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February 10th, 2014

Food Suits with a Prop 65 Twist Likely to Keep California atop Judicial Hellholes Rankings

In an apparent bid to make sure California remains as the #1-ranked Judicial Hellhole for an unprecedented third year in a row, food suit shysters there have watsed no time in getting 2014 off to a familiar start, filing two meritless class actions in federal court — this time alleging that a byproduct of caramel coloring in soft drinks and other beverage products is harmful, even though the Food and Drug Administration says it’s not.

Lawyers for the same lead plaintiff in both cases, Cortina v. PepsiCo, Inc. and Cortina v. Goya Foods, Inc., claim the defendants are in violation of California’s Unfair Competition Law, False Advertising Law and Consumers Legal Remedies Act by allegedly failing to tell consumers that their products contain “dangerous levels” of  4-methylimidazole, or 4-MeI.

The chemical is considered a carcinogen but, as reported by Food Navigator-USA.com, government authorities in the U.S., Canada and Europe say it poses no risk for humans in the concentrations allowed in food products.

“Under California’s Proposition 65, products with more than 29 micrograms of the potentially carcinogenic chemical must carry a health warning label,” reports Law360.com, and independent testing purports to show significantly higher levels in the defendants’ products, though it is unclear where those products were purchased for testing.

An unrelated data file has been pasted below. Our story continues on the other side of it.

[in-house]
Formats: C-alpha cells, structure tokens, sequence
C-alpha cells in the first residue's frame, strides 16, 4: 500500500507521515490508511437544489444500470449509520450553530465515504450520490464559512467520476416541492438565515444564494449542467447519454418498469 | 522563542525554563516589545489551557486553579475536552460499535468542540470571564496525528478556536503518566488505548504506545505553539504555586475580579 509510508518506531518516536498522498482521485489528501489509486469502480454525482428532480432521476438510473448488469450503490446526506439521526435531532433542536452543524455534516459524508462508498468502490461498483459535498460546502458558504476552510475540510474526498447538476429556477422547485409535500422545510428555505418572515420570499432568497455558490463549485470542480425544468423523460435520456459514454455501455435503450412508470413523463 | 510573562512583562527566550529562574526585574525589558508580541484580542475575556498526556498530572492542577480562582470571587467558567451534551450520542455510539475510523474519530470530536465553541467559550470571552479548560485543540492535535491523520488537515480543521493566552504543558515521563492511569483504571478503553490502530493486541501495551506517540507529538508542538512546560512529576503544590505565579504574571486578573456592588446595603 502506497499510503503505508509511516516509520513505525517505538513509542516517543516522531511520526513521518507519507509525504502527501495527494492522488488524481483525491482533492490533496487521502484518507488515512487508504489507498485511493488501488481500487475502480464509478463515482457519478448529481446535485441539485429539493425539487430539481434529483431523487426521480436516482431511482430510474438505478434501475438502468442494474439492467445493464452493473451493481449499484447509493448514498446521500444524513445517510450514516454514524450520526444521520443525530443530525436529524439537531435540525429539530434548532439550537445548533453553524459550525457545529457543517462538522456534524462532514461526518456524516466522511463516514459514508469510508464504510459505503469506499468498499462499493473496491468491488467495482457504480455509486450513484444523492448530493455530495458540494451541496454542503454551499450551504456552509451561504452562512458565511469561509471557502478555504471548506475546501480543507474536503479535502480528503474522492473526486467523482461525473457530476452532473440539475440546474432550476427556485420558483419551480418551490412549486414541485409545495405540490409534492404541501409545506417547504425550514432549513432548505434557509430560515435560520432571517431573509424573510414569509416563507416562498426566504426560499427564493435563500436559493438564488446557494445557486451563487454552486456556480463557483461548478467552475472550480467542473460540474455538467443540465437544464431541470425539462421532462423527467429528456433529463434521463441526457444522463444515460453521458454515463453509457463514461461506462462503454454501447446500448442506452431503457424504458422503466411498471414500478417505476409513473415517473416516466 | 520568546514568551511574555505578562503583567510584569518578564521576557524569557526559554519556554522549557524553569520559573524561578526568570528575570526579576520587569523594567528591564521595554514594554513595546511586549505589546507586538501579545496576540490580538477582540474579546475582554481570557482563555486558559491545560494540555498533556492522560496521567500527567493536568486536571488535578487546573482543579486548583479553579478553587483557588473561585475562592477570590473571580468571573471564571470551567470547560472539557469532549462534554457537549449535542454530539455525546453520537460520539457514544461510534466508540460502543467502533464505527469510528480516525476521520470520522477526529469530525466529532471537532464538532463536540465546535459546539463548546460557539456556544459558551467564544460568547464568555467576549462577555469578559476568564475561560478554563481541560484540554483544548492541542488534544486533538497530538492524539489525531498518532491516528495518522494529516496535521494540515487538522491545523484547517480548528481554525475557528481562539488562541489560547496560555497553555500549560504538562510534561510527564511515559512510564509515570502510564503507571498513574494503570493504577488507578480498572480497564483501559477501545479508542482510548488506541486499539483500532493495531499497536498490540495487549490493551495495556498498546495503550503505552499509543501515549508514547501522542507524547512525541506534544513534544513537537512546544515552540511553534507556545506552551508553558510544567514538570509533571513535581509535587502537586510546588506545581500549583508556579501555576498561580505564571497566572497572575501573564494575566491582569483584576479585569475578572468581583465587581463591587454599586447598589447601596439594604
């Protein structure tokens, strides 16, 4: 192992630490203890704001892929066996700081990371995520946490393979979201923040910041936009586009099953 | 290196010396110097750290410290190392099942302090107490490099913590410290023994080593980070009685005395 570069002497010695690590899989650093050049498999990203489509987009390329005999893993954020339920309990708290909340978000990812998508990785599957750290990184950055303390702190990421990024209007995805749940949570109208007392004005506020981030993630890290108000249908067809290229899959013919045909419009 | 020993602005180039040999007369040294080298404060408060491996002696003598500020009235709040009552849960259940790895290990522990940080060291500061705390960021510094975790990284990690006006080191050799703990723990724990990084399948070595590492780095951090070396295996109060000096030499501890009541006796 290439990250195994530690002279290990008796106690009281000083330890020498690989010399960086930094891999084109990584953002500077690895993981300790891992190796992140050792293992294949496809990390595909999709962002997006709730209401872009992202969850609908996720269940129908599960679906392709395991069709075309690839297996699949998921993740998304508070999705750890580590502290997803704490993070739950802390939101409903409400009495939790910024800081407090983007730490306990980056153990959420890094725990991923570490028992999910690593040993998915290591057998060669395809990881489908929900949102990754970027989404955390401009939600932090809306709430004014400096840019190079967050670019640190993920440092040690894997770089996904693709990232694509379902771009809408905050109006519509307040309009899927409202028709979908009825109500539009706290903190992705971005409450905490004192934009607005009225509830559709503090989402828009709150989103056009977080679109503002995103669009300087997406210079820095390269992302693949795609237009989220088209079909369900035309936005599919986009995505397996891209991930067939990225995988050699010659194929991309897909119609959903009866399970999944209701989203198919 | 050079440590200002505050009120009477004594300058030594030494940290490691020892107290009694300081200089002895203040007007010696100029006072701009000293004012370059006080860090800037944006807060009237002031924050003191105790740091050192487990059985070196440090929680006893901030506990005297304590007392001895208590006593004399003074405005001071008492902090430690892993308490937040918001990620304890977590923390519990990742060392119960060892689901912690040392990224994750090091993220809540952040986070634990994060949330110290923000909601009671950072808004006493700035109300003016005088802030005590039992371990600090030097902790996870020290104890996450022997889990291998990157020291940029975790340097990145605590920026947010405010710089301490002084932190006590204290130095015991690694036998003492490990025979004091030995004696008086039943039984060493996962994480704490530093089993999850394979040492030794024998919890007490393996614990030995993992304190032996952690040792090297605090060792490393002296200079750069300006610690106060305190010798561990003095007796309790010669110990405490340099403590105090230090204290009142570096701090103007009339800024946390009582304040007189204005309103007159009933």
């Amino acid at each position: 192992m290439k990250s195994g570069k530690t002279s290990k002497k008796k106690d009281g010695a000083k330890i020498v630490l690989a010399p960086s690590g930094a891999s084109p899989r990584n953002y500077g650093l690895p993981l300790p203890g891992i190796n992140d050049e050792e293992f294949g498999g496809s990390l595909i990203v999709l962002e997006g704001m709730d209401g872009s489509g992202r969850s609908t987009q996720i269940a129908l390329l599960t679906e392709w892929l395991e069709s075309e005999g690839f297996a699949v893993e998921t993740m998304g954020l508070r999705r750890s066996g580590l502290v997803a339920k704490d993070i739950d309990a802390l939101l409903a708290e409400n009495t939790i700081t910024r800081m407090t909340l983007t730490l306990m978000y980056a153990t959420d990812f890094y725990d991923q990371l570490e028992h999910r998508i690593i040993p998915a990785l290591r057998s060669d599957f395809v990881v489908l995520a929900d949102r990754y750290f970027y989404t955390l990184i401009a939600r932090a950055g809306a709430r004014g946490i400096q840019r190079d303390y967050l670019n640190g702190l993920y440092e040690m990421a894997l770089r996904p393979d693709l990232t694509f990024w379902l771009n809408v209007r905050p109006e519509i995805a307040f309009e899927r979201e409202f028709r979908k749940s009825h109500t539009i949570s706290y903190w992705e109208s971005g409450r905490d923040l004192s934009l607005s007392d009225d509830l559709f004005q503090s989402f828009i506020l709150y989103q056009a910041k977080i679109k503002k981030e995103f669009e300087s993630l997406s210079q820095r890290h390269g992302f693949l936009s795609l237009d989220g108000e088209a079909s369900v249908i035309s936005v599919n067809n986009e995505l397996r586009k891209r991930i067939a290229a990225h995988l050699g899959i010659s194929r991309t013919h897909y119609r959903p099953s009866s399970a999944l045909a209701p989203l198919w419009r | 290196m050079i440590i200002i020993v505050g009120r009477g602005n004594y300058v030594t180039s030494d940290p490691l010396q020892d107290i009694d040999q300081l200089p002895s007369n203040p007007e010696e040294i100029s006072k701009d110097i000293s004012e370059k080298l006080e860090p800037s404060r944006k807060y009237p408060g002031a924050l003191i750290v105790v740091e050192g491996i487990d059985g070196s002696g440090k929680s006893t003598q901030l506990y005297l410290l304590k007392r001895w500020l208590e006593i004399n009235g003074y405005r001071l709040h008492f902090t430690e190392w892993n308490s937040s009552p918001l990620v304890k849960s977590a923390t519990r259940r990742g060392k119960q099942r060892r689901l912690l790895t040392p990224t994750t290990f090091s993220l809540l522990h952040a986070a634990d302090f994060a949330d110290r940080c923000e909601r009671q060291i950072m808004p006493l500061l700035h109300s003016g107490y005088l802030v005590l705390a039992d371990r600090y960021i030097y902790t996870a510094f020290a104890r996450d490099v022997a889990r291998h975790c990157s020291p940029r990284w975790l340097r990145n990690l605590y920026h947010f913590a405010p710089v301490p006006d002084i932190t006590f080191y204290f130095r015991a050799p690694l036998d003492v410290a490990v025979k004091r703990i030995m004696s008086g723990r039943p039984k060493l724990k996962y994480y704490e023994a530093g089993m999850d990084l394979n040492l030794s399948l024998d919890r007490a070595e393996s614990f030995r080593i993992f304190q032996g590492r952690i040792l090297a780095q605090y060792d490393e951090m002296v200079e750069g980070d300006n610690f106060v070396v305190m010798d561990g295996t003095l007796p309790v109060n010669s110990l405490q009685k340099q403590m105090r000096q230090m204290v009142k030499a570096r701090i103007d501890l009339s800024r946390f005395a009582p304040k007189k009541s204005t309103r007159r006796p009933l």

And where the tested beverages were purchased may be important since, as Law360.com’s coverage continues, PepsiCo says it immediately moved to meet new regulatory requirements in California under Prop 65 and that all of its products in California are below the California threshold. It also says it’s rolling out the same changes across the U.S. and the conversion will be complete by February.

But lawsuits without injuries are routine in California, and if personal injury lawyer-written laws and regulations open loopholes for lawsuits — like setting thresholds for potential harm to absurdly low levels — rest assured those loopholes will be shamelessly exploited.  Meanwhile, soft drink consumers in California should prepare to pay a little more for their favorite beverages.  After all, money for lawyers’ fees doesn’t grow on trees.

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